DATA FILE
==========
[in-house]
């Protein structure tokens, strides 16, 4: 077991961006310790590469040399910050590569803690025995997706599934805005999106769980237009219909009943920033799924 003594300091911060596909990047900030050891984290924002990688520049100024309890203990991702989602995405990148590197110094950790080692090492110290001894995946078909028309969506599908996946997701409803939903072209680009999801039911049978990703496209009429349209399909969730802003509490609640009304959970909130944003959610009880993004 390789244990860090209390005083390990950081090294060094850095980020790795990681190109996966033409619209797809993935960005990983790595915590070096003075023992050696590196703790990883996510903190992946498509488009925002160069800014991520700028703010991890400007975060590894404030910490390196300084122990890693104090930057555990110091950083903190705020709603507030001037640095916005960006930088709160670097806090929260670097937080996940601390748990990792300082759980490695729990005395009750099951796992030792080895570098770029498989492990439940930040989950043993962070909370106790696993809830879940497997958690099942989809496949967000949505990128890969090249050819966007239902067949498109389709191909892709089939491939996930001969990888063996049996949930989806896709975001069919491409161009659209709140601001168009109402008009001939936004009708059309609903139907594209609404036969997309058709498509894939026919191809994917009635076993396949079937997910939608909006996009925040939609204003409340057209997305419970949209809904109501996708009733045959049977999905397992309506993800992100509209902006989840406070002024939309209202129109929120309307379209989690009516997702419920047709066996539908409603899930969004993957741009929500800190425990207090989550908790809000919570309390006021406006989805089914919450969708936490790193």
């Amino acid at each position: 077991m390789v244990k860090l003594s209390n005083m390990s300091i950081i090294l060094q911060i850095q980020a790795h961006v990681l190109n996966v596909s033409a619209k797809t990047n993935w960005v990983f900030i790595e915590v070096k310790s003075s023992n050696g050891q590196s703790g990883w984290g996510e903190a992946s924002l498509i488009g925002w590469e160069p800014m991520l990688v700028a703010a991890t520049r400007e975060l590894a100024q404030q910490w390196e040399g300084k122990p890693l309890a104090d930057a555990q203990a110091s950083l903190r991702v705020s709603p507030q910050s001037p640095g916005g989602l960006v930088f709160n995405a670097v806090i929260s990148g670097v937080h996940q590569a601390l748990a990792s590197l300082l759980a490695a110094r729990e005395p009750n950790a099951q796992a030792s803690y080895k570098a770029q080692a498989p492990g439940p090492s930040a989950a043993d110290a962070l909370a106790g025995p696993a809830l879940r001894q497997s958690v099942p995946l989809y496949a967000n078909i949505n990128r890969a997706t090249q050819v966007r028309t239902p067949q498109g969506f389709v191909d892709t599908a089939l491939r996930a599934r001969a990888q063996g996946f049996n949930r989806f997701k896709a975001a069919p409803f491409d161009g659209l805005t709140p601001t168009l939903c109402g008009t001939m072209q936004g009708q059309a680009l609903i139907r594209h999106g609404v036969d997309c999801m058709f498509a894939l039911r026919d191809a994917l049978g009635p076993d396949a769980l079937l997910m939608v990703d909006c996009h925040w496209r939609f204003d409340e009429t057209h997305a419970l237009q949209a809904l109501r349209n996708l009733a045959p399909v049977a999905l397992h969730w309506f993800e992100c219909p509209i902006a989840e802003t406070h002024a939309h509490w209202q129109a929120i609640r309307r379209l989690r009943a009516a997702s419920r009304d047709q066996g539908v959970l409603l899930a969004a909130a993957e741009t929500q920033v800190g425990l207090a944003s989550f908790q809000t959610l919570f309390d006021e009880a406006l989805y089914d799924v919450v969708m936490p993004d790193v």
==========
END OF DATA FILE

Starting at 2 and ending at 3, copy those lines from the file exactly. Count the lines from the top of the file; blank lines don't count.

């Protein structure tokens, strides 16, 4: 077991961006310790590469040399910050590569803690025995997706599934805005999106769980237009219909009943920033799924 003594300091911060596909990047900030050891984290924002990688520049100024309890203990991702989602995405990148590197110094950790080692090492110290001894995946078909028309969506599908996946997701409803939903072209680009999801039911049978990703496209009429349209399909969730802003509490609640009304959970909130944003959610009880993004 390789244990860090209390005083390990950081090294060094850095980020790795990681190109996966033409619209797809993935960005990983790595915590070096003075023992050696590196703790990883996510903190992946498509488009925002160069800014991520700028703010991890400007975060590894404030910490390196300084122990890693104090930057555990110091950083903190705020709603507030001037640095916005960006930088709160670097806090929260670097937080996940601390748990990792300082759980490695729990005395009750099951796992030792080895570098770029498989492990439940930040989950043993962070909370106790696993809830879940497997958690099942989809496949967000949505990128890969090249050819966007239902067949498109389709191909892709089939491939996930001969990888063996049996949930989806896709975001069919491409161009659209709140601001168009109402008009001939936004009708059309609903139907594209609404036969997309058709498509894939026919191809994917009635076993396949079937997910939608909006996009925040939609204003409340057209997305419970949209809904109501996708009733045959049977999905397992309506993800992100509209902006989840406070002024939309209202129109929120309307379209989690009516997702419920047709066996539908409603899930969004993957741009929500800190425990207090989550908790809000919570309390006021406006989805089914919450969708936490790193």
């Amino acid at each position: 077991m390789v244990k860090l003594s209390n005083m390990s300091i950081i090294l060094q911060i850095q980020a790795h961006v990681l190109n996966v596909s033409a619209k797809t990047n993935w960005v990983f900030i790595e915590v070096k310790s003075s023992n050696g050891q590196s703790g990883w984290g996510e903190a992946s924002l498509i488009g925002w590469e160069p800014m991520l990688v700028a703010a991890t520049r400007e975060l590894a100024q404030q910490w390196e040399g300084k122990p890693l309890a104090d930057a555990q203990a110091s950083l903190r991702v705020s709603p507030q910050s001037p640095g916005g989602l960006v930088f709160n995405a670097v806090i929260s990148g670097v937080h996940q590569a601390l748990a990792s590197l300082l759980a490695a110094r729990e005395p009750n950790a099951q796992a030792s803690y080895k570098a770029q080692a498989p492990g439940p090492s930040a989950a043993d110290a962070l909370a106790g025995p696993a809830l879940r001894q497997s958690v099942p995946l989809y496949a967000n078909i949505n990128r890969a997706t090249q050819v966007r028309t239902p067949q498109g969506f389709v191909d892709t599908a089939l491939r996930a599934r001969a990888q063996g996946f049996n949930r989806f997701k896709a975001a069919p409803f491409d161009g659209l805005t709140p601001t168009l939903c109402g008009t001939m072209q936004g009708q059309a680009l609903i139907r594209h999106g609404v036969d997309c999801m058709f498509a894939l039911r026919d191809a994917l049978g009635p076993d396949a769980l079937l997910m939608v990703d909006c996009h925040w496209r939609f204003d409340e009429t057209h997305a419970l237009q949209a809904l109501r349209n996708l009733a045959p399909v049977a999905l397992h969730w309506f993800e992100c219909p509209i902006a989840e802003t406070h002024a939309h509490w209202q129109a929120i609640r309307r379209l989690r009943a009516a997702s419920r009304d047709q066996g539908v959970l409603l899930a969004a909130a993957e741009t929500q920033v800190g425990l207090a944003s989550f908790q809000t959610l919570f309390d006021e009880a406006l989805y089914d799924v919450v969708m936490p993004d790193v």